Professor Veronica Hope Hailey, School of Management, University of Bath

Case studies

Global Tunnelling Experts

Global Tunnelling Experts, based in Portishead, used the experience of the Hinkley Point C Supply Chain team to secure a contract worth £15 million. The company will operate the three massive tunnel-boring machines used for the construction of Hinkley Point C’s cooling system.

The tunnels will stretch as far as 3.5km under the Bristol Channel and be reinforced with around 38,000 concrete segments, which are also being manufactured by Balfour Beatty at a specialist pre-fabrication facility in Bristol.

Global Tunnelling Experts is focusing on local employment and currently have around 120 staff working at the Hinkley Point C site.

Kevin Browning, Global Tunnelling Experts Director, commented: “We’re only as good as the people we employ, and we always use the one team approach. We see the company as a family unit; our employees are joining the family and that is paramount to our success. Our focus is always on local recruitment and local investment and we’re looking forward to continuing our work at Hinkley Point C.”

Our response to coronavirus

The coronavirus pandemic has brought unprecedented economic challenges to the global economy.

Throughout these challenging times we have been proud to stand by our local suppliers, such as Somerset Larder and Somerset Passenger Solutions, providing much needed security to their locally-based workforce.

The Hinkley Point C Supply Chain team and the Somerset Chamber of Commerce have been advising local suppliers on coronavirus-related business and legal issues, including advice on relevant government grants that may be available to them. In addition, working with the Hinkley Point C Jobs Service, they are supporting Somerset-based suppliers and their employees through these hard times and, where necessary, helping those facing redundancy to find new careers both at Hinkley Point C and beyond.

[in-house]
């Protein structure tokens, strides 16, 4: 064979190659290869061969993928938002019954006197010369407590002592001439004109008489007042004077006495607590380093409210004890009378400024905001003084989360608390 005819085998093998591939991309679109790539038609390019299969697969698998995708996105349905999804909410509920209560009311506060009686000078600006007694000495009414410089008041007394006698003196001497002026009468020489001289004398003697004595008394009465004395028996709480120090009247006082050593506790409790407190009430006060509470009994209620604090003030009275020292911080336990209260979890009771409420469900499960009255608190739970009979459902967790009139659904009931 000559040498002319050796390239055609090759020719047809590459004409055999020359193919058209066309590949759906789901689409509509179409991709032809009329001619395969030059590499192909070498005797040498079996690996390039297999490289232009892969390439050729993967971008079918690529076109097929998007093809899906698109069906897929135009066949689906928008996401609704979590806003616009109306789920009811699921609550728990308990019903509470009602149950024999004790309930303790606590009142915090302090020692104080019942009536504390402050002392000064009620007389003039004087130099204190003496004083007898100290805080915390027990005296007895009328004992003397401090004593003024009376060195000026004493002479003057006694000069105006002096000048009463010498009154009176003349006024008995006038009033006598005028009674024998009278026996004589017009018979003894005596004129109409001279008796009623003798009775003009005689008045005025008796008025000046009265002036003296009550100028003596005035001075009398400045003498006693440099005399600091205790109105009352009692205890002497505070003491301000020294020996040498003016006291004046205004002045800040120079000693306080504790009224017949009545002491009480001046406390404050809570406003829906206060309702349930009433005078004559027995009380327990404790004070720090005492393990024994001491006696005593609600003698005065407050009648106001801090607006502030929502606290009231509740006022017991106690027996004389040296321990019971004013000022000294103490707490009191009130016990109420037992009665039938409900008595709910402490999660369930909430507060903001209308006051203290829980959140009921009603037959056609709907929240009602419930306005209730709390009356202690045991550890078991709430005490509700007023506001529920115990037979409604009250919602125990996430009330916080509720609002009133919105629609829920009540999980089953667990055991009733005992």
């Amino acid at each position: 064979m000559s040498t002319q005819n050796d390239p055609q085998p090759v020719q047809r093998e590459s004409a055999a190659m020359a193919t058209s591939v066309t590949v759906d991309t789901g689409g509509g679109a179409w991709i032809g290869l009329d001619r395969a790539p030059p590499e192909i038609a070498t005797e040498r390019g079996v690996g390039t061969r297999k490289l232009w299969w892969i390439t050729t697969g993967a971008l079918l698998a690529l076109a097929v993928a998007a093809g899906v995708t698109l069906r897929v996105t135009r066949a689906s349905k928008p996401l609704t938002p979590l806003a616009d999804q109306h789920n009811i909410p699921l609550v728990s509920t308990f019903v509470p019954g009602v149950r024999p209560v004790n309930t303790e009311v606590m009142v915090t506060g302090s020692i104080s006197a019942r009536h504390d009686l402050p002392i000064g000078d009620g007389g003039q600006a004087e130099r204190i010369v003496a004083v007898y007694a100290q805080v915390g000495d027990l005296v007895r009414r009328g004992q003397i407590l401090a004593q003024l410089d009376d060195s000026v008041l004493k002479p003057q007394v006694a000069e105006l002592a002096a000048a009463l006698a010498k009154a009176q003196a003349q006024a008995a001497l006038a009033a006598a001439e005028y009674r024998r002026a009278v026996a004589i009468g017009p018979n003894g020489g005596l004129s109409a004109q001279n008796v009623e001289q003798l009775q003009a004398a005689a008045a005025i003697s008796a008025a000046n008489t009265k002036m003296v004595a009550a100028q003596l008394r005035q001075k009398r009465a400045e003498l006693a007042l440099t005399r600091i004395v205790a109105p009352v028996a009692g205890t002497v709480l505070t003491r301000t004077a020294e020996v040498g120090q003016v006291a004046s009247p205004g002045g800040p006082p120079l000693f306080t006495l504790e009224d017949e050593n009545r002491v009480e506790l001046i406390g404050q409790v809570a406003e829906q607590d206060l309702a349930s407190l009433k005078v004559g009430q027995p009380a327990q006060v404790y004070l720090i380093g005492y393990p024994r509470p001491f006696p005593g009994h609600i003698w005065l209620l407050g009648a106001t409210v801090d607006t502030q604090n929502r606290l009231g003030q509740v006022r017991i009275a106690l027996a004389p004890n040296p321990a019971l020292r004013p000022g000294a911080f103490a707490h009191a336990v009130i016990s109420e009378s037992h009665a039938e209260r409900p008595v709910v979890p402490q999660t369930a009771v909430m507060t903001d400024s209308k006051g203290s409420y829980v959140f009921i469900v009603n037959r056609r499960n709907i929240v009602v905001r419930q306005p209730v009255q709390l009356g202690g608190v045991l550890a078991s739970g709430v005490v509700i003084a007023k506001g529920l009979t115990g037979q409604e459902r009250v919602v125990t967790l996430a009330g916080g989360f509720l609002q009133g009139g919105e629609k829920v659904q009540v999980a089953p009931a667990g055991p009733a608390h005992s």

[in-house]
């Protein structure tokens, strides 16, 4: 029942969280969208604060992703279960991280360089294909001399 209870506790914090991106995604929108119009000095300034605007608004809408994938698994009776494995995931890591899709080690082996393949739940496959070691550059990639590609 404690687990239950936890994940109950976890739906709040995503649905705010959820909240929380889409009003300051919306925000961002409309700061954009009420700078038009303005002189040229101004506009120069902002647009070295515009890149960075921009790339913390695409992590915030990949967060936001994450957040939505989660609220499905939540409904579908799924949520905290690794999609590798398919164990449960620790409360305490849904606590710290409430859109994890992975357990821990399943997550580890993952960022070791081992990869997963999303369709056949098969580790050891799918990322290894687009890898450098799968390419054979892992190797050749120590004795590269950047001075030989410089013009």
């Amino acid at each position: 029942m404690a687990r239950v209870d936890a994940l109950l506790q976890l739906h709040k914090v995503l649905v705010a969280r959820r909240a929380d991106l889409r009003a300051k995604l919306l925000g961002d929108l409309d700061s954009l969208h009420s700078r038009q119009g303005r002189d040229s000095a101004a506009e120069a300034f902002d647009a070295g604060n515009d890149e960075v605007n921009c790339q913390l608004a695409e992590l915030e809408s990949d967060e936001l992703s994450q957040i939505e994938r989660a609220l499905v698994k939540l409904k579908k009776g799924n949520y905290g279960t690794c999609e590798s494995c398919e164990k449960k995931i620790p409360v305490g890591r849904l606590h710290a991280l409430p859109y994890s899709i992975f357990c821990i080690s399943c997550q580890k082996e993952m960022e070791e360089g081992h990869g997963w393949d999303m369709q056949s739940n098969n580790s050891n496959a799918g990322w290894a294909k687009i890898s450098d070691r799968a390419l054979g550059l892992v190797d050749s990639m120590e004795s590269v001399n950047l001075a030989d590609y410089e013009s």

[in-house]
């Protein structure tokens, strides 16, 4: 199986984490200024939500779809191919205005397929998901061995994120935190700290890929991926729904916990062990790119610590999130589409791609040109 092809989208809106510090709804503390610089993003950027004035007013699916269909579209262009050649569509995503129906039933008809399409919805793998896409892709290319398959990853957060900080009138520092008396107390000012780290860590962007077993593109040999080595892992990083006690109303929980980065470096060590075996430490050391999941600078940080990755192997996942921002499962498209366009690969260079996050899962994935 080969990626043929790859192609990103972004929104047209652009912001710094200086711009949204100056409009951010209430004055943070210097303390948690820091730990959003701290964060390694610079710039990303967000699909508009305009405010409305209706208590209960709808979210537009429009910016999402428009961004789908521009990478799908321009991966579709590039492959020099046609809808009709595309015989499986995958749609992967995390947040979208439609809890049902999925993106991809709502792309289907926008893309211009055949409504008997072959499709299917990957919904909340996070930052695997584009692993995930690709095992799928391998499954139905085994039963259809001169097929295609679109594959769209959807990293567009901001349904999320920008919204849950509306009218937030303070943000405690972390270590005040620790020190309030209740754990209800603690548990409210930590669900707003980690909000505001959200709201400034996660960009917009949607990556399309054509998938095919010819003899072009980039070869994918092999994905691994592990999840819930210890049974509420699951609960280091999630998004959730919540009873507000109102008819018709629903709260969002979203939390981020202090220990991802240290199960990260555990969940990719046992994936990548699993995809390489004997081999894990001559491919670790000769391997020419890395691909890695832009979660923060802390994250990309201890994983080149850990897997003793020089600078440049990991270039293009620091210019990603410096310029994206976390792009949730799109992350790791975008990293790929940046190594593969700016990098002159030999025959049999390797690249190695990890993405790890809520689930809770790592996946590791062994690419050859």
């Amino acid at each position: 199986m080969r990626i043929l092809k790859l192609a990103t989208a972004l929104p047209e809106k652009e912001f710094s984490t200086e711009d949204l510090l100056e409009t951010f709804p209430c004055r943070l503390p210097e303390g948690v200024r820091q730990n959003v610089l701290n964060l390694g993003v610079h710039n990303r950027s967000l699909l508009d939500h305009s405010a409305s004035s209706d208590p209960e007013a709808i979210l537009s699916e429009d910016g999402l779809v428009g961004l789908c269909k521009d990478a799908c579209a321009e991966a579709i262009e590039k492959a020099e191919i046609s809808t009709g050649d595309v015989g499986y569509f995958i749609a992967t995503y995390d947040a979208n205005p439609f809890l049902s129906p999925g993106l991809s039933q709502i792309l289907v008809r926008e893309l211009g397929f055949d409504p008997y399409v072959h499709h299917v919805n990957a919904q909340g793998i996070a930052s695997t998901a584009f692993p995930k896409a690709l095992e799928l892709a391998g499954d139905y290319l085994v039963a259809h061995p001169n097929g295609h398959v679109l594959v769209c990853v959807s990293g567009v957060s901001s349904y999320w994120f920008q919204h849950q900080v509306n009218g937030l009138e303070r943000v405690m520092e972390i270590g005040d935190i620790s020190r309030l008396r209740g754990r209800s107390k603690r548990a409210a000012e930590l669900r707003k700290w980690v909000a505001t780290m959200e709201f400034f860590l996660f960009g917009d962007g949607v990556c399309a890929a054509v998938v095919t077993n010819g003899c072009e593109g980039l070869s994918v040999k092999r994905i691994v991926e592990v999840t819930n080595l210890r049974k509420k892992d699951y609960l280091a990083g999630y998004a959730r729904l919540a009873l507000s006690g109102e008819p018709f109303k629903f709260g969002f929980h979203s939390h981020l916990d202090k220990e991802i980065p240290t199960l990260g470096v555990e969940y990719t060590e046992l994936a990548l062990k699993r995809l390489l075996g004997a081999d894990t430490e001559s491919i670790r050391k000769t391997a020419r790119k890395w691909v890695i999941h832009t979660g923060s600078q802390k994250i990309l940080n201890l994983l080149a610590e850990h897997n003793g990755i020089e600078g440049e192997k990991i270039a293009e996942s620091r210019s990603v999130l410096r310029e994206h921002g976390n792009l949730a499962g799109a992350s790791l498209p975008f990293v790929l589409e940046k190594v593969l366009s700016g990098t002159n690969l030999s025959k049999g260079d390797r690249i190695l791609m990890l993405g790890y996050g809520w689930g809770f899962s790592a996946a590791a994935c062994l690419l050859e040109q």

The supply chain portal was also used effectively to help find regional suppliers who could assist the County Council in supplying protective equipment for health workers and put out a call to arms to local manufactures to assist in the production of more ventilators for the UK’s hospitals.

Supporting the Community

 

Supporting the Community

Although used to hosting nuclear power stations in the area, the communities around Hinkley Point C are also currently living next to one of the largest construction projects in the UK. Working with them to make sure they enjoy the benefits whilst the impacts are managed is absolutely essential.

Since 2008, we have sought to listen to our neighbours and our consultation has gone far beyond what is typically required of developers. We continue to work with our local communities and partners and aim to continue this high calibre of engagement through our future consultations for Sizewell C and Bradwell B.

The early part of 2020 was dominated by the coronavirus pandemic and adapting our approach to community relations – ensuring continued engagement - was central to planning at this time.